Hungarian Greyhound

The Hungarian Greyhound, also known as the Magyar Agar, is a breed of dog that originated in Hungary. It was used for hunting large game such as deer and wild boar. The breed can be traced back to the 9th century, with early paintings depicting similar looking dogs.

Physical Appearance:

The Hungarian Greyhound is a tall and slender breed, standing between 23-28 inches (58-71 cm) at the shoulder and weighing between 50-70 pounds (23-32 kg). Its coat is short and smooth with colors ranging from fawn to black or brindle. The most common eye color is brown but they can also have hazel or blue eyes.


This breed has a calm disposition towards people but may show aggression towards other animals due to its strong prey drive instincts from years of being bred for hunting purposes. They are loyal dogs who bond strongly with their owners but may display shyness around strangers if not properly socialized as puppies. Because of their high energy levels they require daily exercise in order to keep them mentally stimulated.

Health Problems:

Like many large breeds, Hungarian Greyhounds are prone to hip dysplasia which can lead to arthritis later on in life. They may also suffer from bloat which is a potentially fatal condition where the stomach twists on itself causing blockages in digestion leading to decreased blood flow and shock.


Being an active working dog means that this breed requires plenty of physical activity each day including walks or runs alongside regular playtime sessions throughout the day. Training regimens should be geared towards maintaining healthy weight levels since these dogs have very little body fat so it’s important not to overfeed them despite their natural athleticism levels.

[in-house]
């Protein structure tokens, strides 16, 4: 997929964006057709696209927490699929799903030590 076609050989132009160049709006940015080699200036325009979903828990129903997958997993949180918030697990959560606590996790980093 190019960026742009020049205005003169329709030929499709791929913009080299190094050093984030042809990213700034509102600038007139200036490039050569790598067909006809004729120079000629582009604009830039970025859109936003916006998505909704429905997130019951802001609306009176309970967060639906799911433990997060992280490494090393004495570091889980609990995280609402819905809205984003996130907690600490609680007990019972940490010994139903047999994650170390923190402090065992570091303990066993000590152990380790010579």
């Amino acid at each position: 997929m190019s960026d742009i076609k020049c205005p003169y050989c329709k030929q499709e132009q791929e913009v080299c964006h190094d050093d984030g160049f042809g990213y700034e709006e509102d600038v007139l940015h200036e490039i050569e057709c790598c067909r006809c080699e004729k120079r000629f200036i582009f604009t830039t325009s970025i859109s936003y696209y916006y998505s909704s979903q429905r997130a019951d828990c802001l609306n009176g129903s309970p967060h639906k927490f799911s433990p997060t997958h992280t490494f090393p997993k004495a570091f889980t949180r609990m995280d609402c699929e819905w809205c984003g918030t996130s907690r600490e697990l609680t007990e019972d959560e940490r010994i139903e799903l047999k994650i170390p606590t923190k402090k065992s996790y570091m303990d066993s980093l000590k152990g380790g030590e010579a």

Special Grooming Needs:

Grooming requirements for this breed include brushing regularly every week along with occasional bathing when necessary so as not to strip away essential oils from its skin causing dryness. Special care may be needed for certain dogs such as those with double coats which require more frequent grooming routines than others.


Basic obedience training should include commands such as “sit,” “down” and “stay”. Advanced obedience training can include tricks like rolling over or playing dead. Socialization is also important early on in life to prevent shyness around strangers especially children who may not understand the breed’s natural instincts towards chasing prey animals due to its hunting background.

Compatibility with Children/Pets:

While this breed is generally gentle and affectionate towards people, they are not always great with other pets including cats, smaller dogs or other household animals that they see as potential prey because of their strong hunting instinct.

Personality Quirks:

One unique personality trait about this dog breed is how sensitive they are to environmental changes. They need stability in their lives in order to thrive. For example, sudden moves or changes within a family unit can have a negative impact on the emotional well-being of these dogs causing them anxiety levels that can lead to stress-related health issues if not addressed quickly enough by an experienced owner.

Famous Examples:

The Hungarian Greyhound has yet to achieve any notable fame from movies, TV shows or books but it does have some famous owners including Prince Charles who owns two Magyar Agar’s himself named Vizsla and Zara; both of which he acquired during his trips abroad visiting Hungary earlier this decade!

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